Success Story #4: You Eat, We See – A high-resolution imaging tool to examine human gastrointestinal disorders


Advancing diagnosis and next-generation neuromodulation protocols for gastrointestinal disorders with 4D magnetic resonance imaging.

The Problem

More than 60 million people in the United States suffer from disorders in the gastrointestinal (GI) tract that disrupt food digestion, nutrient absorption, and drug intake. These disorders not only compromise a person’s productivity and quality of life but also create a medical burden of more than 100 billion dollars every year. To evaluate myriad GI disorders, gastroenterologists have been working with invasive and low-resolution techniques that are not ideal for detecting dysfunctions in the GI tract.

A new MRI technique helps scientists to understand how the stomach responds to nutrients and therapies, which could offer more precise treatment for digestive disorders. Figure 1. A new MRI technique helps scientists to understand how the stomach responds to nutrients and therapies, which could offer more precise treatment for digestive disorders.

The Solution

At Purdue University, we have developed a new generation of diagnostic tools based on magnetic resonance imaging (MRI). Compared to current techniques that only offer 2 dimensional, static images of the GI tract, the Purdue MRI-based tool provides an all-in-one solution to creating images and reconstruction of 3D GI anatomy, movement, and functioning in real-time with a high-resolution view of organ tissues (1). MRI is non-invasive and is thus a highly appropriate method for repeated examinations and treatment follow-ups. In addition, the technique is applicable to both animals and humans, which helps enhance treatment development.

Non-invasive assessment of gastric emptying, gastric motility, pyloric opening, and bowel movements in humans

Figure 2. Non-invasive assessment of gastric emptying, gastric motility, pyloric opening, and bowel movements in humans using 4D, free-breathing, contrast-enhanced MRI with a naturalistic food-based meal. (Watch the full video here)

Impact

MRI technique can detect differences in stomach function between healthy controls and patients with gastroparesis. Figure 3. MRI technique can detect differences in stomach function between healthy controls and patients with gastroparesis.

Pilot studies at Indiana University School of Medicine on 4D MRI of gastroparetic humans (who have slower stomach emptying) suggest two stomach disorders: (a) impaired accommodation of the proximal stomach, and (b) distension of the distal stomach.

Electroceutical therapies for GI disorders

The MRI tool enables researchers and clinicians to observe how different parts of the GI tract respond to electrical nerve stimulation over time and helps treat chronic GI malfunctions in an individual (2,3). In the two referenced animal studies, we stimulated the left cervical vagus nerve and used MRI to monitor the effects of stimulation on gastric emptying and motility. Being able to observe the stimulatory effect in real time and, importantly, non-invasively, allows the adjustment of stimulation parameters (e.g., intensity, frequency, duration, etc.) on the fly without disturbing ongoing physiology.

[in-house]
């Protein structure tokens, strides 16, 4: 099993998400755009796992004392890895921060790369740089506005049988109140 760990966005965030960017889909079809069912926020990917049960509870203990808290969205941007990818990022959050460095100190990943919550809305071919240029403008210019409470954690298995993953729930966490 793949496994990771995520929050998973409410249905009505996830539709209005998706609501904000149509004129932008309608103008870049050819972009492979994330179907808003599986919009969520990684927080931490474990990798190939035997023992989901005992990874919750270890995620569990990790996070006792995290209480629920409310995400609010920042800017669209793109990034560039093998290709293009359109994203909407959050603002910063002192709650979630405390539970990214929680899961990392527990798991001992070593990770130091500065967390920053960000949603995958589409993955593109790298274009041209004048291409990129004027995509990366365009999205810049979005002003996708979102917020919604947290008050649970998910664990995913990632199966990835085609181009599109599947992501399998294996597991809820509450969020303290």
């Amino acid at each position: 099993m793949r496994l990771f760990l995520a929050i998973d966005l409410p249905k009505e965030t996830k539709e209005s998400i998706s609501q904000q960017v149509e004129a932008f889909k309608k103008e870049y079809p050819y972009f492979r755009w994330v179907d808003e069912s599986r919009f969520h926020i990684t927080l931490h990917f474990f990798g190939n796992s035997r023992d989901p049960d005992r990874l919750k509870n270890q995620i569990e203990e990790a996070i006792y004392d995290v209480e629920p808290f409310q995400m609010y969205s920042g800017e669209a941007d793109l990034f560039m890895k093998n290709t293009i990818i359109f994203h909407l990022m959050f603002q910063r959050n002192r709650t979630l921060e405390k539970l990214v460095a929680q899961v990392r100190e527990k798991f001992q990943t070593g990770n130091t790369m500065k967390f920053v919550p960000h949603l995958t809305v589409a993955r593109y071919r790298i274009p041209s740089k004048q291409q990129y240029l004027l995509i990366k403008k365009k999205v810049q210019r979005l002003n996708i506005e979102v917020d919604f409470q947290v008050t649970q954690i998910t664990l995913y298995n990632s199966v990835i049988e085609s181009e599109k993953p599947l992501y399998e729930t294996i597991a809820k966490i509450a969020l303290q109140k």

The effect of vagus nerve stimulation on gastric emptying in rats from our earlier animal studies Figure 4. The effect of vagus nerve stimulation on gastric emptying in rats from our earlier animal studies (— outline represents initial volume). Videos are available: Without VNS or With VNS

Cervical vagus nerve stimulation (VNS) significantly enhances the rate of gastric emptying in rats as illustrated by a greater decrease in 3D gastric volume.

The new imaging tool is expected to become a standard in the industry and clinic for assessing GI functions in various health conditions or following different treatments. The MRI-guided neuromodulation technique paves the way for a more precise and individualized treatment than drugs or dietary therapies.

Author
Terry L. Powley, PhD

Team Members

Collaborations between Purdue University and Indiana University School of Medicine are ongoing to enhance diagnosis and treatment for gastroparetic patients. Related imaging protocols and data processing algorithms are available at SPARC Data and Resource Center (DRC), a multifunctional online hub that facilitates coordination, synthesis, and prediction of SPARC-funded resources.

Credits to members of the team

Purdue University

Kun-Han Lu ORCID iD: 0000-0002-0355-8515

Deborah M. Jaffey ORCID iD: 0000-0003-4738-4024

Zhongming Liu ORCID iD: 0000-0002-8773-4204

Terry L. Powley ORCID iD: 0000-0001-6689-7058

Indiana University School of Medicine

John M. Wo ORCID iD: 0000-0002-3142-3255

Kristine M. Mosier ORCID iD: 0000-0002-4595-4647


Supporting information

(1) Lu K-H, Cao J, Phillips R, Powley T, Liu Z, “Acute effects of vagus nerve stimulation parameters on gastric motility assessed with magnetic resonance imaging,” Neurogastroenterology & Motility, 32(7): e13853, 2020.

(2) Lu K-H, Cao J, Oleson S, Ward M, Phillips R, Powley T, Liu Z, “Vagus nerve stimulation promotes gastric emptying by increasing pyloric opening measured with magnetic resonance imaging,” Neurogastroenterology & Motility, 30(10): e13380, 2018.

(3) Lu K-H, Cao J, Oleson S, Powley T, Liu Z, “Contrast enhanced magnetic resonance imaging of gastric emptying and motility in rats,” IEEE Transactions on Biomedical Engineering, 64(11): 2546-2554, 2017.

(4) Grant number: NIH SPARC OT2OD023847

(5) Algorithms: GastricMRI

(6) Protocols: Gastric Protocol


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